Sunday, June 19, 2011

Dredging the River Tyne (2) 18.06.11

They're still dredging the mouth of the Tyne for visiting crise ships. This is the split hopper vessel Long Sand moored alongside the backhoe-dredger Maricavor

From the stern you can see the arrangement more clearly.

Once the hopper vessel is fully laden it heads out to the open sea to dump the sand.

Meanwhile, on Union Quay Cork Sand, the sister ship of Long Sand, lies empty and ready to take her place.

The survey vessel F48 brings a crew member....

... who casts off from the quayside .... with the departing Long Sand and Maricavor in the distance
The hopper moves away from the quay...

... aided by her bow thruster...

.... that allows her to execute a sharp turn in the river...

... and head downstream....

.... to take up station next to the Maricavor...

Meanwhile the Long Sand, now considerably higher in the water, heads back into the Tyne...

... and passes the Cork Sand on her way to her temporary berth at Union Quay

Saturday, June 18, 2011

Sail Training vessel de Tukker Union Quay 21.05.11

Sail training vessel, visiting the Tyne. On 12th. June she ran aground attempting to enter Amble harbour, without serious damage.

postscript: returning to the Tyne on 18/06/11

Tuesday, June 7, 2011

Tragic Collision at Sea between HMS Glorious and SS Florida 1931

I bought his postcard, showing a collision at sea, on a market stall many years ago. The liner on the left, down by the bows, is the French liner SS Florida, which has recently collided with the aircraft carrier HMS Glorious in the centre. The identity of the destroyer on the right is something of a mystery.
You can read a detailed account of this collision at this web site but, briefly this is what happened. The date was 1st. April 1931 and after leaving Gibraltar HMS Glorious had flown off some of her Fairey Flycatcher fighters but had steamed into a fog bank and was unable to recovered the aircraft. Contemporary accounts say that the pilots of her airborne fighters could see the tips of her masts above the fog bank and were horrified to see the mast tops of another ship – the SS Florida, inbound for Genoa – on a collision course. Glorious struck the Florida just forward of the bridge. There were 33 fatalities, all but one on the liner. Both ships limped made it into port and were repaired. The airborne fighters were instructed to fly the thirty miles to Malaga airfield but four didn’t make it and ditched.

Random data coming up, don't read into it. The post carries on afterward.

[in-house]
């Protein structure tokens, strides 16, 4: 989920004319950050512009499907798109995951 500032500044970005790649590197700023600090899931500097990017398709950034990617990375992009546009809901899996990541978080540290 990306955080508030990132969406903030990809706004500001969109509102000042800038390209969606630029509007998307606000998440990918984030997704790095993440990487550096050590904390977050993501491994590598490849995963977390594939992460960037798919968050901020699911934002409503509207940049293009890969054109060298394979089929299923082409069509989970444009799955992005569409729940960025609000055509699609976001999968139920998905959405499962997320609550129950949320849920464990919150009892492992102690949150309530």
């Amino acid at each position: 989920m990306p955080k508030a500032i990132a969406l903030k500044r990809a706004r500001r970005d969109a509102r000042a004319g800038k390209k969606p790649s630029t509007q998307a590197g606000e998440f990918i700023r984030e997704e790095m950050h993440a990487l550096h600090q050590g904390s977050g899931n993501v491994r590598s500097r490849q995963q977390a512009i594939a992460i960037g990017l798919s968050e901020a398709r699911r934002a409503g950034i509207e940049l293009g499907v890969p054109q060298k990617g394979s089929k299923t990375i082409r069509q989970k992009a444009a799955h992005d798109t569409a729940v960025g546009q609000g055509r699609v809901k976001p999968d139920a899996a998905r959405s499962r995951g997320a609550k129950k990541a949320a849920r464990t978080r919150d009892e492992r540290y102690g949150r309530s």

After repairs HMS Glorious sailed on until 8th. June 1940 when, together with her escorting destroyers HMS Ardent and HMS Acasta, she met her fate under the guns of the Scharnhorst and Gneisenau while steaming from Norway to Scapa Flow, with the loss of 1531 crew in the three ships. The exact circumstances of her loss have never been fully explained and will remain classified until 2040.
The SS Florida was repaired and continued to ply her trade but also continued to have an up-and-down career. She was bombed and sunk during a German air attack on Bougie in Algeria in 1942. In 1944 she was salved and repaired and in 1955 was sold and sailed under the Italian flag as the SS Ascania, but I can find no further reference to her after that.
 So what of the destroyer standing by on the right of the picture? One web source, that has many more pictures of the collision, identifies her as HMS Gypsy but this cannot be so, since HMS Gipsy wasn’t launched until 1935. I think it more likely that she is HMS Verity, a modified W class destroyer that served in the Mediterranean fleet with the pennant number D63 between the wars and then had an eventful war, at Dunkirk and on North Atlantic convoys, before being broken up in 1947.